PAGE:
Egypt has permanently ended the closure of the Rafah Crossing into Gaza, effectively ending a four-year isolation of the territory and its Hamas government. Israel, which led the blockade to cut off the terrorist organization, called the move "a dangerous development," although not contrary to the provisions of the Egyptian-Israeli peace treaty.
Egypt will open the crossing starting Saturday from 9 a.m. until 9 p.m. every day except Fridays and holidays, according to the BBC. The move also is symbolic of the increasing ties between the Hamas and the new Egyptian government, which recently said it would recognize an unilateral decision to declare a Palestinian state. Egypt also advised the United States to back a Palestinian declaration, even though Hamas has promised it will not recognize Israel and will not relinquish terror.
The opening of the territory means more open shipping of goods into Gaza and greater freedom of movement for Hamas members and terrorists connected to the rising Salafi extremists in the territories. "Palestinian women of all ages will be exempted from visas as will men under 18 or over 40," the Egyptian state news agency MENA reported.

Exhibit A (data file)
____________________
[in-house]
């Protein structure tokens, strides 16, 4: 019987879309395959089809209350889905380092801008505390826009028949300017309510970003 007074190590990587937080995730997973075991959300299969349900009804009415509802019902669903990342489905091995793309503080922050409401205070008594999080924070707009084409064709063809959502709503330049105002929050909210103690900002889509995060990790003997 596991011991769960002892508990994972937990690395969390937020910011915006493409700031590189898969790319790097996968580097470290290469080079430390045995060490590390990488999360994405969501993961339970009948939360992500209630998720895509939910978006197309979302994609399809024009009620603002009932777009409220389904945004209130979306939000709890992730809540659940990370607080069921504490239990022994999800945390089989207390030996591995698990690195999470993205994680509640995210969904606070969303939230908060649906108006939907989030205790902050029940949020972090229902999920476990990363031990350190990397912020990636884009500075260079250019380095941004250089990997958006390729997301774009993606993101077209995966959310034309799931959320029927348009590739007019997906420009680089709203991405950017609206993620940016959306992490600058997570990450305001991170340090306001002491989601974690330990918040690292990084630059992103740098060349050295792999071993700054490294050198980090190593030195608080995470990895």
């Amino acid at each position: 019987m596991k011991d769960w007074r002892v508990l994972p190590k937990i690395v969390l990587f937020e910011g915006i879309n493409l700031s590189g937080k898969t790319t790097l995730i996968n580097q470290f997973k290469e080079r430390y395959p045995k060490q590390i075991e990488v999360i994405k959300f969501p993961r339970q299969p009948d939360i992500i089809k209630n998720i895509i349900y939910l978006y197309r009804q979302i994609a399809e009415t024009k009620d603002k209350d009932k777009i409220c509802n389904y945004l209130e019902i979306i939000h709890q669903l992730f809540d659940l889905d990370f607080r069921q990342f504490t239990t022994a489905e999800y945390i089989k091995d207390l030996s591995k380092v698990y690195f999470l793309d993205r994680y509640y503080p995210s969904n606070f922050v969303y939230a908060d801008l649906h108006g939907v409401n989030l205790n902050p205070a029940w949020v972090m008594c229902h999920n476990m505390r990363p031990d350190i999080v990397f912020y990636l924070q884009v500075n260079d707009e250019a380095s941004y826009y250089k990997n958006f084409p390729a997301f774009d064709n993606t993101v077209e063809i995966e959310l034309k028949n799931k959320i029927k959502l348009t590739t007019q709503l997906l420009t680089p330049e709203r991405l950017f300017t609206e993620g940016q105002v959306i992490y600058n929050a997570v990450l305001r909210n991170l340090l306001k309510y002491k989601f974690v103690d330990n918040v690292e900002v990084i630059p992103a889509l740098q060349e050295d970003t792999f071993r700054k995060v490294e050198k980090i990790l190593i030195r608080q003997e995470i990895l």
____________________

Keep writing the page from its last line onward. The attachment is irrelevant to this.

Hamas expressed its strong satisfaction with the move. "The Egyptian decision to open the Rafah crossing in a permanent way is a courageous initiative and a new success for the Egyptian revolution, after the successful completion of Palestinian reconciliation," said Hamas political member Izzat al-Rishq, in an Arabic-language article on the website of Hamas' Information Office.
"In a related context, the leadership denounced the repeated Zionist attacks on the historical character of Jerusalem, stressing that such attacks will not exceed the determination of the Palestinian people in its adherence its land and defense of its rights," the article added.
On the other hand, Israel expressed concerns about smuggling and security. "This is a dangerous development that could lead to weapons and al-Qaida smuggling into Gaza," Vice Premier Silvan Shalom said.
There was no reaction from American officials at publication time.